At a cancer fundraising function in Sydney late last year, amongst the offerings at an auction was the chance to attend an operation by a prominent neurosurgeon.
Simon Chapman, Professor of Public Health at the University of Sydney by day and singer in a band called the Original Faux Pas by night, happened to be performing at the event.
In an article just published in the BMJ, he ponders the ethical dilemmas involved (extract available here, pay for full version.)
The surgeon was doing a noble thing by trying to contribute to cancer research. But should his patients really be put in a position to have to surrender their privacy? In important respects the same concerns about undue influence also apply to RPA and other reality medical programmes. Patients should be told that the deal between the hospital and the RPA programme provides much needed dollars to the hospital, to enable it to continue to do important things.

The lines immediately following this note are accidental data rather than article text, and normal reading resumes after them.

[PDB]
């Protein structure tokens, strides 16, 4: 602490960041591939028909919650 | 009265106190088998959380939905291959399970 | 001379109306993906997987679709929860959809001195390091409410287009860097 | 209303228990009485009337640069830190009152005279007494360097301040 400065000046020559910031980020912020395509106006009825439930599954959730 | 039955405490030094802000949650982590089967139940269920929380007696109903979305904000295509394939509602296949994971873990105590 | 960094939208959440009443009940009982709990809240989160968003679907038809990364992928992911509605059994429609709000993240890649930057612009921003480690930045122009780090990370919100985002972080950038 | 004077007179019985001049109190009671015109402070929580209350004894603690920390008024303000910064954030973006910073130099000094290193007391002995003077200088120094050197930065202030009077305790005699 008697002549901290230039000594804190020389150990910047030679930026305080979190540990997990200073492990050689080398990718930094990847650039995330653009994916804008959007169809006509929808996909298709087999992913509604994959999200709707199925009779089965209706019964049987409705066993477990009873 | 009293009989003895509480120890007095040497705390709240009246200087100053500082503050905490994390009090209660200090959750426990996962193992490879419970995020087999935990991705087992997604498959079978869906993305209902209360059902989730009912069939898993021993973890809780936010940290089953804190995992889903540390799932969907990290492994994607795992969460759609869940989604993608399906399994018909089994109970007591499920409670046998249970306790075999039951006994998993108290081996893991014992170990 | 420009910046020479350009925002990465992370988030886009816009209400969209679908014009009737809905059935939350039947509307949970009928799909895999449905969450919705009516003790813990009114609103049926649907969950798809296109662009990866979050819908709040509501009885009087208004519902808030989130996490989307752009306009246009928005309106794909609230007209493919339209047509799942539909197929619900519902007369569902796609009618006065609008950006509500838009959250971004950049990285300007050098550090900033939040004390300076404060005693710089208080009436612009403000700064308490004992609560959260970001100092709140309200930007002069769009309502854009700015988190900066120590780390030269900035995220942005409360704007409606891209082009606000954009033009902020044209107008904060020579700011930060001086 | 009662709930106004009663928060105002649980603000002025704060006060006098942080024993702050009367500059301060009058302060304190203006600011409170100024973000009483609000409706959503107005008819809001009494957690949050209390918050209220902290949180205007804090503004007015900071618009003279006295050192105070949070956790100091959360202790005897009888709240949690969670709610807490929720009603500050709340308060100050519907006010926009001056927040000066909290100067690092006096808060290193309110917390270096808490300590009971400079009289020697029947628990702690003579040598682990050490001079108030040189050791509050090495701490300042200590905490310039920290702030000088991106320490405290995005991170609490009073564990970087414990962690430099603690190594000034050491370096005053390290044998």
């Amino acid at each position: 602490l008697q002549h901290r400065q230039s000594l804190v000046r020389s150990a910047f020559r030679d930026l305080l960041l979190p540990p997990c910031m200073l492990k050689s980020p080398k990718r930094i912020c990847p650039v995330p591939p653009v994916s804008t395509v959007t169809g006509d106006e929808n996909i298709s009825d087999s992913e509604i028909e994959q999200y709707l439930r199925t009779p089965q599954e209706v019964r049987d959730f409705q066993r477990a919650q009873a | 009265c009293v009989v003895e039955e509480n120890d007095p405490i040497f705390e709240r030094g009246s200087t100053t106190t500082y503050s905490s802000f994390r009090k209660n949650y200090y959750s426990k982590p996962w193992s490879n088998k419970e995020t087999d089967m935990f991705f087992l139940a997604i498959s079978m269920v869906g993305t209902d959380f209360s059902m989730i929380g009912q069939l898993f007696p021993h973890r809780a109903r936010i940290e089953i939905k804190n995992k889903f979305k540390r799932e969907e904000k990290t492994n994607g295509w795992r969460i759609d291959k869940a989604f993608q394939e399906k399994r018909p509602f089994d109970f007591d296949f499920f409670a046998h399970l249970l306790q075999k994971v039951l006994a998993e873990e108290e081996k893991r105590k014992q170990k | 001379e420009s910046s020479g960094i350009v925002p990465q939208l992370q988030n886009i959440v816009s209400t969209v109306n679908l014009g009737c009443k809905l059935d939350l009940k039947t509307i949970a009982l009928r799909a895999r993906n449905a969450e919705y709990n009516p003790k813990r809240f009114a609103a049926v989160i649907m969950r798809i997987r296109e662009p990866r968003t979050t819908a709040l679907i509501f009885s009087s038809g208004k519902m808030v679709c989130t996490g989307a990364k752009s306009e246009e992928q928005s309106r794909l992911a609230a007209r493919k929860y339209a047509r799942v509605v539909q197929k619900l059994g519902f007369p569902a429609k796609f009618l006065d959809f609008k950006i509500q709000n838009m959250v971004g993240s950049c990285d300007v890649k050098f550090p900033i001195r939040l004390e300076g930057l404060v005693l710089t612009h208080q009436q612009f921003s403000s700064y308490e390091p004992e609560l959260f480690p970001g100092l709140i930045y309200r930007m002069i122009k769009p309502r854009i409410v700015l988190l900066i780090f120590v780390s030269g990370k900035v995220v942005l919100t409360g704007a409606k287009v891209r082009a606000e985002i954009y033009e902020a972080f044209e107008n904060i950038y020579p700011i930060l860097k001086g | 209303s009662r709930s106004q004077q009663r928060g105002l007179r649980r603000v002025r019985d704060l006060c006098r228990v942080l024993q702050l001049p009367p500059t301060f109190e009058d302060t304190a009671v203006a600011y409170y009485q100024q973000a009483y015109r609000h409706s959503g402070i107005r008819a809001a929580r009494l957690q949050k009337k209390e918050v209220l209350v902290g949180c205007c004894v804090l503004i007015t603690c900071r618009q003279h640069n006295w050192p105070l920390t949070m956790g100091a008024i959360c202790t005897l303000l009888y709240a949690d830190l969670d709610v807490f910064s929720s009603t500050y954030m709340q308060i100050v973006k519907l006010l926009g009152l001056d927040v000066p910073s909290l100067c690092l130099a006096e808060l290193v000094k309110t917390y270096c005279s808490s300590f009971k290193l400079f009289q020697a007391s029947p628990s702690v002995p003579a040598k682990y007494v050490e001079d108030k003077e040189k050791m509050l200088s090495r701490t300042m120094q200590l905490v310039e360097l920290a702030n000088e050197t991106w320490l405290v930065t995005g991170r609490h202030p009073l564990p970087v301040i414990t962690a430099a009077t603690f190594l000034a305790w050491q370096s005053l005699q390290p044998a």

Similar issues arise when journalists sit in on operations or other procedures (as I’ve done a number of times).
But this particular incident seems a step beyond such practices.
It will be interesting to watch the reactions to this revelation in such a prominent journal.
• If you would like a copy of the full article, please let me know via the comments section below.
Update, Jan 28
The snapshot below is of an online reader poll being conducted by the Sydney Morning Herald (captured three hours before it closed). One Croakey reader asked for it to be shared with this audience. Personally, I am not sure what conclusions can be drawn from such polls, and stress the small print under the poll that says: